As a small business owner, you don't just worry about saving for your own retirement — you also worry about how your employees will save for theirs.
Many large corporations offer 401(k)s as part of their employee benefits packages. These retirement savings plans give employees and employers an incentive to save. But while most large corporations can afford to provide and maintain 401(k)s, some small-business owners cannot — and need to consider a different strategy.
This is where simplified employee pension (SEP) and savings incentive match plan for employees (SIMPLE) individual retirement accounts (IRAs) come into play. These retirement savings accounts could help ensure that you and your employees can save for tomorrow.
What Is a SEP IRA?
A SEP IRA is a retirement plan that allows employers to save for themselves and their employees. Only the employer contributes to SEP IRAs. One reason these retirement plans are attractive to many small-business owners is the cost — they don't come with large price tags like many 401(k)s.
SEP IRAs allow employers to contribute up to 25 percent of each employee's pay, according to the Internal Revenue Service (IRS), and are available to businesses of any size.
What Is a SIMPLE IRA?
A SIMPLE IRA is a retirement plan available to small businesses with 100 or fewer employees. With these retirement plans, both employers and employees can contribute to the account.
With SIMPLE IRAs, the employer is required to make a matching contribution of up to 3 percent of compensation, according to the IRS. If the employee chooses not to contribute to their account, the employer must contribute 2 percent for each eligible employee (up to $285,000 for 2020).
It's important to note that contribution limits do change and are subject to cost-of-living adjustments. Also, if your business offers another type of retirement plan, it wouldn't be eligible for SIMPLE IRAs.
What Are the Key Differences?
Both SEP and SIMPLE IRAs could be cost-effective ways for business owners to save for retirement while also encouraging their employees to put money away for their golden years.
But there are a few key differences:
- Employer & employee contributions: With SEP IRAs, only the employer contributes to the retirement accounts. With SIMPLE IRAs, employees are also able to contribute to their accounts.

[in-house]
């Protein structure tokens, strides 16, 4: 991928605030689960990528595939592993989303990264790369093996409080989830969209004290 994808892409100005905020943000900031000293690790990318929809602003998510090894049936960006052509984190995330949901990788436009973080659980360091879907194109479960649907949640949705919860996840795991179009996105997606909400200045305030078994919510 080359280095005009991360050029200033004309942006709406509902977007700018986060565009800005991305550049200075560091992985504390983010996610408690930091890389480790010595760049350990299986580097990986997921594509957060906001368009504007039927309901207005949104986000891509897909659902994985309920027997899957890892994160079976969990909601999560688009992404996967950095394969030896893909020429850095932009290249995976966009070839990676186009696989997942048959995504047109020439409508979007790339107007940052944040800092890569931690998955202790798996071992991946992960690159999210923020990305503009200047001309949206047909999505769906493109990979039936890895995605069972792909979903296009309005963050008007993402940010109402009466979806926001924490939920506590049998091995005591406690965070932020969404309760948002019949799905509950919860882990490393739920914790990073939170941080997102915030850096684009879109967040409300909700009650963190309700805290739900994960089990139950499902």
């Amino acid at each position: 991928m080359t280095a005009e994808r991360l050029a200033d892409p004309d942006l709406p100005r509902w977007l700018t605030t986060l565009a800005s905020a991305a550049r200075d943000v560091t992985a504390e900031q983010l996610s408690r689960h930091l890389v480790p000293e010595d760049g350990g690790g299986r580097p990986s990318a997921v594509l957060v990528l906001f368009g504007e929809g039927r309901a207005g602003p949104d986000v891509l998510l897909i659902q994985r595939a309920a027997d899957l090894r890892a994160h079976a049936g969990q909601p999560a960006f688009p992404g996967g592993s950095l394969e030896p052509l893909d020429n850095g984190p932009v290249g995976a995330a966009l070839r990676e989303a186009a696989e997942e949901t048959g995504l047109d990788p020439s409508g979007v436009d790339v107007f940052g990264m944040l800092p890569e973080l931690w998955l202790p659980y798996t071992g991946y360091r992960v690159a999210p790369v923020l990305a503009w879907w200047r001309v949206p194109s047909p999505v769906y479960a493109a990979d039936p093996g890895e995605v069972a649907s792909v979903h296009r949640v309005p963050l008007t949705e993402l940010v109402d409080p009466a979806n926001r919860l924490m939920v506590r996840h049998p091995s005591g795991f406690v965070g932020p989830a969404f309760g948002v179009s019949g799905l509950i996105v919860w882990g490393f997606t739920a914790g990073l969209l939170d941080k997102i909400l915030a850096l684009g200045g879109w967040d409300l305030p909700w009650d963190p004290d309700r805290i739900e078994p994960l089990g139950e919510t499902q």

- Employer matching: SIMPLE IRAs require employers to match employee contributions up to 3 percent — or contribute up to 2 percent if employees don't contribute to their accounts. For SEP IRAs, only an employer can contribute.
- Employer contribution requirements: With SIMPLE IRAs, employers are required to meet a specific contribution amount. With SEP IRAs, contribution amounts are more flexible.
- Account contribution limits: With SEP IRAs, employers can contribute up to 25 percent of an employee's pay. SIMPLE IRAs have a much smaller contribution limit than SEP IRAs, but employers must contribute equally for all eligible employees.
Which Is the Right Choice for My Business?
Is cash flow an issue for your business? If so, a SEP IRA could help provide more flexibility with contribution requirements. Let's imagine you own a landscaping company that makes most of its annual revenue in the spring and summer. The fall and winter may be more volatile for your business regarding cash flow. As a result, you could choose a SEP IRA because you might not be able to meet the specific SIMPLE IRA requirements all year round.
Do you have predictable cash flow? If so, a SIMPLE IRA could make sense — especially if you don't want the sole responsibility of funding your employees' retirement plans. With SIMPLE IRAs, your employees could also help fund the program.
Regarding employer tax benefits, both plan types are deductible expenses that will lower your self-employment tax. How much you can lower that tax depends on the contributions.
Regardless of which route you choose, offering a retirement plan as part of your employee benefits package is a win-win for everyone. Benefits create loyalty among your employees and give you (as the employer) a tax break. Additionally, since SEP and SIMPLE IRAs are more cost-effective than 401(k)s, you could get many of the same benefits without the hefty price tag.
Individual Retirement Accounts